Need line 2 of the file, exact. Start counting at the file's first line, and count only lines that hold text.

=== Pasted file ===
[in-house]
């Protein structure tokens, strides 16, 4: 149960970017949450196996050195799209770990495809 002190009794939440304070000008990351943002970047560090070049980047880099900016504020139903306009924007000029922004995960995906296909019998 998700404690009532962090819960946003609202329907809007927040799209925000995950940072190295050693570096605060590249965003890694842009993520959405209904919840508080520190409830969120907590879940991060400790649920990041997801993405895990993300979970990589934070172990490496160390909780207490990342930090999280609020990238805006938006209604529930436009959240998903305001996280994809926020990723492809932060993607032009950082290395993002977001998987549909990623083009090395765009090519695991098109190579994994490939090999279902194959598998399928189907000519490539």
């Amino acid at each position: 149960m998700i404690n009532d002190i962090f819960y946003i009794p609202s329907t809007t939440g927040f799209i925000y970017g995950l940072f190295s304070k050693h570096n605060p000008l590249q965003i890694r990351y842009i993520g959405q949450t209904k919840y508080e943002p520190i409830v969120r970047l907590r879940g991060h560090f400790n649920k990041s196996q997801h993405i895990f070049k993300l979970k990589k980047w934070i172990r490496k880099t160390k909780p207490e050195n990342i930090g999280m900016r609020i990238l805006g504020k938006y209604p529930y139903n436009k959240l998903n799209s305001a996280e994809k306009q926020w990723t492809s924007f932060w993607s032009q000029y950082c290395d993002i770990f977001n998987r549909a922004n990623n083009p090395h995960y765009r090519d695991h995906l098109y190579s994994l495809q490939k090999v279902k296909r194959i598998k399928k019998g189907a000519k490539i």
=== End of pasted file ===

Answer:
């Protein structure tokens, strides 16, 4: 149960970017949450196996050195799209770990495809 002190009794939440304070000008990351943002970047560090070049980047880099900016504020139903306009924007000029922004995960995906296909019998 998700404690009532962090819960946003609202329907809007927040799209925000995950940072190295050693570096605060590249965003890694842009993520959405209904919840508080520190409830969120907590879940991060400790649920990041997801993405895990993300979970990589934070172990490496160390909780207490990342930090999280609020990238805006938006209604529930436009959240998903305001996280994809926020990723492809932060993607032009950082290395993002977001998987549909990623083009090395765009090519695991098109190579994994490939090999279902194959598998399928189907000519490539």